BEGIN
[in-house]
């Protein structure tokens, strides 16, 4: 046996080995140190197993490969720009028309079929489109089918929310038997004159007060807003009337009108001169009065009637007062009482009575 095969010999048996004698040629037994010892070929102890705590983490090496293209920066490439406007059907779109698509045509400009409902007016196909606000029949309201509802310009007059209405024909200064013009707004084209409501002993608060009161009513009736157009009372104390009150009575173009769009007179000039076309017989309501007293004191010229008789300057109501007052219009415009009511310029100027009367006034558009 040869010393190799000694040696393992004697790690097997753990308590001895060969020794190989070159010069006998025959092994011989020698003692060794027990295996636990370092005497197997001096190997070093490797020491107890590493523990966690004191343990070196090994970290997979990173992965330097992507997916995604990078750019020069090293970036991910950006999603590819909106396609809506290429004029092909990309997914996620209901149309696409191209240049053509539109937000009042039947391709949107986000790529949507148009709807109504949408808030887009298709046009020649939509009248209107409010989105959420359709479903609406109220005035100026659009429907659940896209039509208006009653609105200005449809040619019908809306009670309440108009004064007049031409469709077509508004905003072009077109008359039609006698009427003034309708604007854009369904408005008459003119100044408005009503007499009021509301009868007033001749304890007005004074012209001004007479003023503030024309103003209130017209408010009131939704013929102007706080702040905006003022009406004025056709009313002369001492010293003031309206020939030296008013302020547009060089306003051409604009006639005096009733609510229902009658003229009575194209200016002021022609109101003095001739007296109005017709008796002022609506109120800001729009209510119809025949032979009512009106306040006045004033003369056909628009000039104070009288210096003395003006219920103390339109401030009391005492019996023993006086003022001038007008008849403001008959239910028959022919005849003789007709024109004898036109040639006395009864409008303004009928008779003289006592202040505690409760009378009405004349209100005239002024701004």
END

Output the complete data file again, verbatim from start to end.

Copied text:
[in-house]
């Protein structure tokens, strides 16, 4: 046996080995140190197993490969720009028309079929489109089918929310038997004159007060807003009337009108001169009065009637007062009482009575 095969010999048996004698040629037994010892070929102890705590983490090496293209920066490439406007059907779109698509045509400009409902007016196909606000029949309201509802310009007059209405024909200064013009707004084209409501002993608060009161009513009736157009009372104390009150009575173009769009007179000039076309017989309501007293004191010229008789300057109501007052219009415009009511310029100027009367006034558009 040869010393190799000694040696393992004697790690097997753990308590001895060969020794190989070159010069006998025959092994011989020698003692060794027990295996636990370092005497197997001096190997070093490797020491107890590493523990966690004191343990070196090994970290997979990173992965330097992507997916995604990078750019020069090293970036991910950006999603590819909106396609809506290429004029092909990309997914996620209901149309696409191209240049053509539109937000009042039947391709949107986000790529949507148009709807109504949408808030887009298709046009020649939509009248209107409010989105959420359709479903609406109220005035100026659009429907659940896209039509208006009653609105200005449809040619019908809306009670309440108009004064007049031409469709077509508004905003072009077109008359039609006698009427003034309708604007854009369904408005008459003119100044408005009503007499009021509301009868007033001749304890007005004074012209001004007479003023503030024309103003209130017209408010009131939704013929102007706080702040905006003022009406004025056709009313002369001492010293003031309206020939030296008013302020547009060089306003051409604009006639005096009733609510229902009658003229009575194209200016002021022609109101003095001739007296109005017709008796002022609506109120800001729009209510119809025949032979009512009106306040006045004033003369056909628009000039104070009288210096003395003006219920103390339109401030009391005492019996023993006086003022001038007008008849403001008959239910028959022919005849003789007709024109004898036109040639006395009864409008303004009928008779003289006592202040505690409760009378009405004349209100005239002024701004």